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Addu Atoll

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Title: Addu Atoll  
Author: World Heritage Encyclopedia
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Subject: Channels of the Maldives, Abdullah Afeef, Atolls of the Maldives, Meedhoo (Addu), Geography of the Maldives
Collection: Addu Atoll, Atolls of the Maldives
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Addu Atoll

Addu Atoll seen from space. Note the continuous reef fringing Addu from the west and southwest.

Addu Atoll, previously also known as Seenu Atoll, is the southernmost atoll of the Maldives. Addu Atoll, together with Fuvahmulah, located 52.3 km north of Addu Atoll, extend the Maldives into the Southern Hemisphere. Addu Atoll is located 541 km south of Malé. Administratively, Addu Atoll is the site of Addu City, one of the two cities of Maldives. Addu City is constituted of the inhabited areas of Addu Atoll, namely the natural islands of Hulhudhoo, Meedhoo, Maradhoo, Feydhoo, and Hithadhoo. (The districts of Addu City are not according to the natural islands that it comprises). In addition to the areas that are included as a part of Addu City, Addu Atoll has a number of uninhabited islands, including the island of Gan, where Gan International Airport is located.

Contents

  • Geography and environment 1
  • Inhabited Islands of Addu Atoll 2
  • Uninhabited islands of Addu Atoll 3
  • Linguistics 4
  • Culture 5

Geography and environment

Unlike other atolls of Maldives, Addu city possesses a natural anchorage within the city basin, as the atoll is land-locked with large islands surrounding the atoll. This results in a natural harbor that is very calm and safe for sea vessels at all times, and is not affected by seasonal changes. The atoll possesses four channels which lead into the lagoon. In the north are the Kuda Kandu and Maa Kandu, in the south the Gan Kandu, and the broad Villingili Kandu is to the southeast.

There are unique features in the islands of Addu Atoll. The islands are protected from the storms and high waves of the Indian Ocean by barrier reefs. Coconut palms, the national tree, are able to grow almost everywhere on the Islands. There are small lakes, wetlands, and marshy taro fields in the islands that are unique. Also, white terns known as the "dhondheeni" by Adduans gives the Atoll a uniqueness as it is found only in Addu Atoll in Maldives.

Addu Atoll also possesses particularly rich whale and dolphin fauna. A great diversity of species has been found there. Addu Atoll is the only area in the Maldives that was not affected by the 1998 global coral bleaching. The south of the Maldives was spared from the “too warm” major ocean currents (El Niño); the bright and healthy corals start at the top of giris and thilas (about 1 meter [3 ft] under the surface) and slope down with the reef to a depth of 30 meters (98 ft) or more.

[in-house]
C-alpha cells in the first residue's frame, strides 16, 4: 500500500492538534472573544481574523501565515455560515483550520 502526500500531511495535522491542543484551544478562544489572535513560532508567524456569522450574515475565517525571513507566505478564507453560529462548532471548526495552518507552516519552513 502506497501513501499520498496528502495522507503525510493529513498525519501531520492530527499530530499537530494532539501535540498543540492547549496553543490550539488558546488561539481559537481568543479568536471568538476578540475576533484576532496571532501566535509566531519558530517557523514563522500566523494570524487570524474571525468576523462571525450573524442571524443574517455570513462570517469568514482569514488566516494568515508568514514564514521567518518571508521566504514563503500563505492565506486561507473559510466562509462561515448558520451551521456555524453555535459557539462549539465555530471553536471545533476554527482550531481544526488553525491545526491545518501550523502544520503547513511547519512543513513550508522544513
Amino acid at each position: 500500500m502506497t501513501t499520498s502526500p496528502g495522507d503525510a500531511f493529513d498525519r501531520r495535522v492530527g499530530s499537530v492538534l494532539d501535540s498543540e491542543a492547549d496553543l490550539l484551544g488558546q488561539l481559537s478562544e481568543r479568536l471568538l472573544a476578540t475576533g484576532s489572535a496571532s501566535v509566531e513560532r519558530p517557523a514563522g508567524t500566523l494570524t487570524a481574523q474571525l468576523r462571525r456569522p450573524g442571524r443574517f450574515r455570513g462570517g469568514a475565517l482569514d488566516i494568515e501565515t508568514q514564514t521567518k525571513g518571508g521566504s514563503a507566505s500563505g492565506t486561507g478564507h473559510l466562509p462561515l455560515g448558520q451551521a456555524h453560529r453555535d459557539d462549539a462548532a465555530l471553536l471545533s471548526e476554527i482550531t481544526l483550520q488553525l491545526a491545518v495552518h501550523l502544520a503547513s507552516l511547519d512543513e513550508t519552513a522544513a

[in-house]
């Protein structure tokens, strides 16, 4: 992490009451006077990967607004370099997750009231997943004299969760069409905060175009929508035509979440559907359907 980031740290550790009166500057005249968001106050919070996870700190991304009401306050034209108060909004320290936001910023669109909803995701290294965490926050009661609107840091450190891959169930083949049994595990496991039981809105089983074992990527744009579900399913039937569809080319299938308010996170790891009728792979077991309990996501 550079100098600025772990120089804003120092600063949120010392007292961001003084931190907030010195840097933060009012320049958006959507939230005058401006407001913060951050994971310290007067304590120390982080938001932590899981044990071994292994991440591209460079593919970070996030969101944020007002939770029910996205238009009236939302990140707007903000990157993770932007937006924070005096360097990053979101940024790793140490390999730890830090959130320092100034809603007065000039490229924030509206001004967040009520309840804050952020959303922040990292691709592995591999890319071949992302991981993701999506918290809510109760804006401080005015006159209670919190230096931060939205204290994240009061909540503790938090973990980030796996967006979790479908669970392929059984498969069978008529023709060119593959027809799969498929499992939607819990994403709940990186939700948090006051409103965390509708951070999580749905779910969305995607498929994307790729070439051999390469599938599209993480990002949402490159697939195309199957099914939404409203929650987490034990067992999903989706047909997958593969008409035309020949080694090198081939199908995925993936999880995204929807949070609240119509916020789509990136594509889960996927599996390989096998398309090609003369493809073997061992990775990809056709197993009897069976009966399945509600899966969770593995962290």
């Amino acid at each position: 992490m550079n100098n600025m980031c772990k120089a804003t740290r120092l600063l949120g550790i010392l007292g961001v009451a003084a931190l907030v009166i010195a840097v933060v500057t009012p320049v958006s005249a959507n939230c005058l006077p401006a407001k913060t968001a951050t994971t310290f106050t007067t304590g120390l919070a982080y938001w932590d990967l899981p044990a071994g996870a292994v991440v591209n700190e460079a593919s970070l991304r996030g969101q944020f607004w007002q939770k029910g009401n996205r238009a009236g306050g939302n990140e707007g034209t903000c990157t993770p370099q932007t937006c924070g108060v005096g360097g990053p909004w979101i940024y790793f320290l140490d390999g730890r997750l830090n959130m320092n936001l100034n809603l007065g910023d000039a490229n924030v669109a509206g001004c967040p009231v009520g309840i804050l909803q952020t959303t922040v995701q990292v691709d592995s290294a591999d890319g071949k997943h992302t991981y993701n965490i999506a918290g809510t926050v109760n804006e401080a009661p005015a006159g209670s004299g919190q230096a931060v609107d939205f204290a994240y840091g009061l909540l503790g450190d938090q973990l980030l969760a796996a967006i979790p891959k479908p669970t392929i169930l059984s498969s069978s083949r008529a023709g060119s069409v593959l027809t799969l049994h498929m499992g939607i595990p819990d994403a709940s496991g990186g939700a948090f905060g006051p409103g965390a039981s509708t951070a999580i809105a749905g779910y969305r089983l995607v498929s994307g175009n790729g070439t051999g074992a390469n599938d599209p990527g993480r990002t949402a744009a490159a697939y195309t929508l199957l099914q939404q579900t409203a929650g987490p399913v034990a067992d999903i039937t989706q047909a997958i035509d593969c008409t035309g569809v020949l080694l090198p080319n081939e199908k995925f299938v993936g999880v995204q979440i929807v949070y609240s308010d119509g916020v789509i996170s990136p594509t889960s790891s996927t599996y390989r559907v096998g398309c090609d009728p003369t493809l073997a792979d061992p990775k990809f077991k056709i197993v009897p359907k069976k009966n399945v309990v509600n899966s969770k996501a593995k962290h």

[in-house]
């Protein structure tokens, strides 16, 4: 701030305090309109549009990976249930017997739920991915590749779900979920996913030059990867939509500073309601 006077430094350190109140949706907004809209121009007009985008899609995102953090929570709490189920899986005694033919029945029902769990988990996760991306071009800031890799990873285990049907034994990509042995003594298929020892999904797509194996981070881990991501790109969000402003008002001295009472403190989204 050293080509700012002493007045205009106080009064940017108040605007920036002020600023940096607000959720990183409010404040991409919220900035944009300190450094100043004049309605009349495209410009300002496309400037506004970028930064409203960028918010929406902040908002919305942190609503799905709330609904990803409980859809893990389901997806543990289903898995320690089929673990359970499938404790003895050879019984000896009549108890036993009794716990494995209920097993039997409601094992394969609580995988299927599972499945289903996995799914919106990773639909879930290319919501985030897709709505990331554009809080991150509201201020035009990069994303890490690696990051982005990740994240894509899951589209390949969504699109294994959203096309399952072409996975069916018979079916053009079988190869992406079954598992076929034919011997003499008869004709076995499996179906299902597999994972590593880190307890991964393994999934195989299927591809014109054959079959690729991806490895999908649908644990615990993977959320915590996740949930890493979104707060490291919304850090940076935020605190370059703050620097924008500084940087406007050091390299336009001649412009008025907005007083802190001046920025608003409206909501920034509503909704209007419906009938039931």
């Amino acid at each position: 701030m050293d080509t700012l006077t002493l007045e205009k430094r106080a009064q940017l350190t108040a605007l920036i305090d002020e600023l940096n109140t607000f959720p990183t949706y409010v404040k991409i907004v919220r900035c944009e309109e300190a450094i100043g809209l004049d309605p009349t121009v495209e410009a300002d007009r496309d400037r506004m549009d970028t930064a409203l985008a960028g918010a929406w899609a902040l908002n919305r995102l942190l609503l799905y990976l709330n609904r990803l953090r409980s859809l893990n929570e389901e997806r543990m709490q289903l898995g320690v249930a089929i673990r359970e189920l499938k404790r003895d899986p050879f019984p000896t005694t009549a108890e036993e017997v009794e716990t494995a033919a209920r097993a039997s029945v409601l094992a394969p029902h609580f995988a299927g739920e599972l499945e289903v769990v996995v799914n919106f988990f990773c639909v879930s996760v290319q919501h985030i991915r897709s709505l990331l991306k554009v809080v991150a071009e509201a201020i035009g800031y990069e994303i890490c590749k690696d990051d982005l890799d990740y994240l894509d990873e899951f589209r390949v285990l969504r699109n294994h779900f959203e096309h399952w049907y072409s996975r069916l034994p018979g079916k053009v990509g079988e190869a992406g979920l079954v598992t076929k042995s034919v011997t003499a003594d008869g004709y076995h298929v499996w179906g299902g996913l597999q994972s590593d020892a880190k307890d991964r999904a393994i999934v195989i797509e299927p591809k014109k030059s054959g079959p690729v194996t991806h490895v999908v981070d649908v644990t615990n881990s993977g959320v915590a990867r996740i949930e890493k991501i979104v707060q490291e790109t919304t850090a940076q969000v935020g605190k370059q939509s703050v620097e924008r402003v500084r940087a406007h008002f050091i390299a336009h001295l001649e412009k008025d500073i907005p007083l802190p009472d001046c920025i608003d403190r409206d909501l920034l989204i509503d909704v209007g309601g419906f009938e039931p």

Inhabited Islands of Addu Atoll

Uninhabited islands of Addu Atoll

  • Aboohéra
  • Bodu Hajara
  • Boduhéragandu
  • Dhigihéra
  • Fahikédéhérangada
  • Gan (Location of Gan International Airport)
  • Gaukendi
  • Geskalhuhéra
  • Hankedé
  • Hankedé
  • Hajara
  • Heré-théré (Location of Herathera Island Resort)
  • Hikahera
  • Kafathalhaa
  • Héra
  • Kandu Huraa
  • Kédévaahéra
  • Koahera Kuda
  • Kandihéréganda
  • Maahera
  • Maamendhoo
  • Madihéra
  • Mulikédé
  • Savaaheli
  • Vashahéra
  • Villingili (Location of Shangri-La Resort)

Linguistics

The dialect spoken is called ‘Addu bas’ and though it has similarities to the ‘Mulaku bas’ of Fuvahmulah, it is relatively different from the official form of Dhivehi language. Traditionally, ‘Addu bas’ was widely spoken amongst the educated masses of three different atolls from the south, who adopted it as their lingua franca. It has also been credited with being the most famous and widespread single dialect in the Republic of Maldives. However, when Addu declared independence and recognized themselves as the United Suvadive Republic, the Male’ language rather than ‘Addu bas’ was used in official correspondence. Nevertheless, despite the difference in dialects, the written version is common throughout the Maldives.

Culture

Long ago Addu City was ruled by families appointed by the sultans in Malé, and may have had a matrilineal system of inheritance; it is very much a man's world today. However, there was a recent period in Addu history when the status quo changed for a while, when a more matriarchal society developed and women became the breadwinners. During the Sultanate’s era, social standing in Addu depended upon one’s material.

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